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TRB Special Report 267 - Regulation of Weights, Lengths, and Widths of Commercial Motor Vehicles recommends the creation of an independent public organization to evaluate the effects of truck traffic, pilot studies of new truck designs, and a change in federal law authorizing states to issue permits for operation of larger trucks on the Interstates. In 1991, Congress placed a freeze on maximum truck weights and dimensions. Some safety groups were protesting against the safety implications of increased truck size and weight, and the railroads were objecting to the introduction of vehicles they deemed to have an unfair advantage. Railroads, unlike trucking firms, must pay for the capital costs of their infrastructure. The railroads contend that large trucks do not pay sufficient taxes to compensate for the highway damage they cause and the environmental costs they generate. Although Congress apparently hoped it had placed a cap on maximum truck dimensions in 1991, such has not proven to be the case. Carriers operating under specific conditions have been able to seek and obtain special exceptions from the federal freeze by appealing directly to Congress (without any formal review of the possible consequences), thereby encouraging additional firms to seek similar exceptions. In the Transportation Equity Act for the 21st Century, Congress requested a TRB study to review federal policies on commercial vehicle dimensions. The committee that undertook the study that resulted in Special Report 267 found that regulatory analyses of the benefits and costs of changes in truck dimensions are hampered by a lack of information. Regulatory decisions on such matters will always entail a degree of risk and uncertainty, but the degree of uncertainty surrounding truck issues is uunusually high and unnecessary. The committee concluded that the uncertainty could be alleviated if procedures were established for carrying out a program oof basic and applied research, and if evaluation and monitoring were permanent components of the administration of trucking regulations. The committee recommended immediate changes in federal regulations that would allow for a federally supervised permit program. The program would permit the operation of vehicles heavier than would normally be allowed, provided that the changes applied only to vehicles with a maximum weight of 90,000 pounds, double trailer configurations with each trailer up to 33 feet, and an overall weight limit governed by the federal bridge formula. Moreover, enforcement of trucks operating under such a program should be strengthened, and the permits should require that users pay the costs they occasion. States should be free to choose whether to participate in the permit program. Those that elected to do so would be required to have in place a program of bridge management, safety monitoring, enforcement, and cost recovery, overseen by the federal government. The fundamental problem involved in evaluating proposals for changes in truck dimensions is that their effects can often only be estimated or modeled. The data available for estimating safety consequences in particular are inadequate and probably always will be. Thus, the committee that conducted this study concluded that the resulting analyses usually involve a high degree of uncertainty. What is needed is some way to evaluate potential changes through limited and carefully controlled trials, much as proposed new drugs are tested before being allowed in widespread use. The committee recommended that a new independent entity be created to work with private industry in evaluating new concepts and recommending changes to regulatory agencies. Limited pilot tests would be required, which would need to be carefully designed to avoid undue risks and ensure proper evaluation. Special vehicles could be allowed to operate under carefully controlled circumstances, just as oversize and overweight vehicles are allowed to operate under special permits in many states. Changes in federal laws and regulations would be required to allow states to issue such permits on an expanded network of highways, under the condition that a rigorous program of monitoring and evaluation be instituted.Special Report 269 Summary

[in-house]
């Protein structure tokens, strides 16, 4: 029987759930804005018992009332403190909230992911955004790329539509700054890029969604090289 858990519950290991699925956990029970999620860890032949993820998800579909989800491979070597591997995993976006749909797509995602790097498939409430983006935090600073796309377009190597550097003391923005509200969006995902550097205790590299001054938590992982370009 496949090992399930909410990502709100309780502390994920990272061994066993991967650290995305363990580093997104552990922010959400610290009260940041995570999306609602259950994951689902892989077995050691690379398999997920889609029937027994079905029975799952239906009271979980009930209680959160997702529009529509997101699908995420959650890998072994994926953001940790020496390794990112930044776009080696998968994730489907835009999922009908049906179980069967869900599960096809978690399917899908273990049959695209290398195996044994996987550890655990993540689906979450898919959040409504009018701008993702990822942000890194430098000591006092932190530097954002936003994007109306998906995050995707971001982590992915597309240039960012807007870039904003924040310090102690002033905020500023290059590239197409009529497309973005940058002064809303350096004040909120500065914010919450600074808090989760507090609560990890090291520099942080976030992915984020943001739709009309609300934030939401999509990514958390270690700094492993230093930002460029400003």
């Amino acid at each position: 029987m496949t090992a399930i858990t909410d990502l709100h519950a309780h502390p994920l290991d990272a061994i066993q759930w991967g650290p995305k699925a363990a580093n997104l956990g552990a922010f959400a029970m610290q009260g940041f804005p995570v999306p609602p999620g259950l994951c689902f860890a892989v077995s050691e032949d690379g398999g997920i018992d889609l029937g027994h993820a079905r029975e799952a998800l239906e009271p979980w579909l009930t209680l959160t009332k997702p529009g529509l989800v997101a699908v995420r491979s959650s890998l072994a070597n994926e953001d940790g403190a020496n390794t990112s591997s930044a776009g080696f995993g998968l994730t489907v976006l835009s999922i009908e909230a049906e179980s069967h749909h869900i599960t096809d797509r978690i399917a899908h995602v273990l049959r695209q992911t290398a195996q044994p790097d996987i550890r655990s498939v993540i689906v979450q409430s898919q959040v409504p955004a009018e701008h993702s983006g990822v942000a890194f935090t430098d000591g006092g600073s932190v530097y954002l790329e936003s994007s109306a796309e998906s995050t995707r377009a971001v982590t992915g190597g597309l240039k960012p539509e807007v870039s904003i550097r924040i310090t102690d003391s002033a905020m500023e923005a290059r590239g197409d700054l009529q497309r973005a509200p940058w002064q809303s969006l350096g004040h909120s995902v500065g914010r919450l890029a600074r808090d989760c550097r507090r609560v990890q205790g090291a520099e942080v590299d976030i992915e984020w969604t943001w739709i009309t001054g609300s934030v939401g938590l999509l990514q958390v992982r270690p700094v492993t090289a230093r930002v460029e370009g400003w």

Category: Transportation

Commercial Motor Vehicle Driver Safety Belt Usage

Author : Gene Bergoffen
ISBN : 9780309088275
Genre : Truck drivers
File Size : 45.50 MB
Format : PDF, Docs
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TRB's Commercial Truck and Bus Safety Synthesis Program (CTBSSP) Synthesis 8: Commercial Motor Vehicle Driver Safety Belt Usage identifies and documents motivating factors that influence commercial motor vehicle (CMV) drivers in deciding whether to wear safety belts and research and practices that address CMV safety belt usage. It also offers a review of ergonomic and human engineering factors in the design and use of safety belts in CMVs as well as approaches to facilitate safety belt use by truck manufacturers.
Category: Truck drivers